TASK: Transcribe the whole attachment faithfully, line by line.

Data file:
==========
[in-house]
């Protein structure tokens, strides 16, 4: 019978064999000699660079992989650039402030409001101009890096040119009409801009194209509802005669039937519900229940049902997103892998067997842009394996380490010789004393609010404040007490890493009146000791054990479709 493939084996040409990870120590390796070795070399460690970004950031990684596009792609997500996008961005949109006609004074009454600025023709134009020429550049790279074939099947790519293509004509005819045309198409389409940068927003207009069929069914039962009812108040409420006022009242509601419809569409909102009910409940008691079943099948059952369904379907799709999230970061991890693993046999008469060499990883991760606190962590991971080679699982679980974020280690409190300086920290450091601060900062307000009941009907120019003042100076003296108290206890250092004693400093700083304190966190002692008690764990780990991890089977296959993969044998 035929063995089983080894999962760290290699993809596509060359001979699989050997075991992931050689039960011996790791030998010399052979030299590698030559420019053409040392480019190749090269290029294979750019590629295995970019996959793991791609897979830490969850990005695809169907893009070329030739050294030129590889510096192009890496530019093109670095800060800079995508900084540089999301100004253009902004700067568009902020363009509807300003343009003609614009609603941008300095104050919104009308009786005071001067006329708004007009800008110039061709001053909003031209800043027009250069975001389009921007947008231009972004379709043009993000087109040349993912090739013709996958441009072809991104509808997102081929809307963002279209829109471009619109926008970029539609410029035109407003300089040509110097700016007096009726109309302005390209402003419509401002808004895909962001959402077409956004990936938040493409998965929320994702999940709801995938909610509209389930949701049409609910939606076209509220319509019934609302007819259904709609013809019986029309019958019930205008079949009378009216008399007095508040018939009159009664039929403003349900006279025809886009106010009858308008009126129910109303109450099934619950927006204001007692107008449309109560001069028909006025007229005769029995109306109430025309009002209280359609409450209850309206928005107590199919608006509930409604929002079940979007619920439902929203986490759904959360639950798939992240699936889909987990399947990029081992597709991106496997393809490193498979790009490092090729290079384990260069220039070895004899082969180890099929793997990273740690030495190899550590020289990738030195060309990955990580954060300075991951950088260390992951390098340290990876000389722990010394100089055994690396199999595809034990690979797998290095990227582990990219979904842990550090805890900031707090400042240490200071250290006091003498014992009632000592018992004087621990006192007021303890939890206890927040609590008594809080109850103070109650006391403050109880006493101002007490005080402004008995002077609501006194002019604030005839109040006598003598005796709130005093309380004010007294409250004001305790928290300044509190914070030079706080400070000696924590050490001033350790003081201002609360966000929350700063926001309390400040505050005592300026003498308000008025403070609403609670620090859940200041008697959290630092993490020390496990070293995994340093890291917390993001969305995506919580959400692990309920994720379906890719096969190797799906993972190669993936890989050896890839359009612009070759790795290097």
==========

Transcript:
[in-house]
């Protein structure tokens, strides 16, 4: 019978064999000699660079992989650039402030409001101009890096040119009409801009194209509802005669039937519900229940049902997103892998067997842009394996380490010789004393609010404040007490890493009146000791054990479709 493939084996040409990870120590390796070795070399460690970004950031990684596009792609997500996008961005949109006609004074009454600025023709134009020429550049790279074939099947790519293509004509005819045309198409389409940068927003207009069929069914039962009812108040409420006022009242509601419809569409909102009910409940008691079943099948059952369904379907799709999230970061991890693993046999008469060499990883991760606190962590991971080679699982679980974020280690409190300086920290450091601060900062307000009941009907120019003042100076003296108290206890250092004693400093700083304190966190002692008690764990780990991890089977296959993969044998 035929063995089983080894999962760290290699993809596509060359001979699989050997075991992931050689039960011996790791030998010399052979030299590698030559420019053409040392480019190749090269290029294979750019590629295995970019996959793991791609897979830490969850990005695809169907893009070329030739050294030129590889510096192009890496530019093109670095800060800079995508900084540089999301100004253009902004700067568009902020363009509807300003343009003609614009609603941008300095104050919104009308009786005071001067006329708004007009800008110039061709001053909003031209800043027009250069975001389009921007947008231009972004379709043009993000087109040349993912090739013709996958441009072809991104509808997102081929809307963002279209829109471009619109926008970029539609410029035109407003300089040509110097700016007096009726109309302005390209402003419509401002808004895909962001959402077409956004990936938040493409998965929320994702999940709801995938909610509209389930949701049409609910939606076209509220319509019934609302007819259904709609013809019986029309019958019930205008079949009378009216008399007095508040018939009159009664039929403003349900006279025809886009106010009858308008009126129910109303109450099934619950927006204001007692107008449309109560001069028909006025007229005769029995109306109430025309009002209280359609409450209850309206928005107590199919608006509930409604929002079940979007619920439902929203986490759904959360639950798939992240699936889909987990399947990029081992597709991106496997393809490193498979790009490092090729290079384990260069220039070895004899082969180890099929793997990273740690030495190899550590020289990738030195060309990955990580954060300075991951950088260390992951390098340290990876000389722990010394100089055994690396199999595809034990690979797998290095990227582990990219979904842990550090805890900031707090400042240490200071250290006091003498014992009632000592018992004087621990006192007021303890939890206890927040609590008594809080109850103070109650006391403050109880006493101002007490005080402004008995002077609501006194002019604030005839109040006598003598005796709130005093309380004010007294409250004001305790928290300044509190914070030079706080400070000696924590050490001033350790003081201002609360966000929350700063926001309390400040505050005592300026003498308000008025403070609403609670620090859940200041008697959290630092993490020390496990070293995994340093890291917390993001969305995506919580959400692990309920994720379906890719096969190797799906993972190669993936890989050896890839359009612009070759790795290097």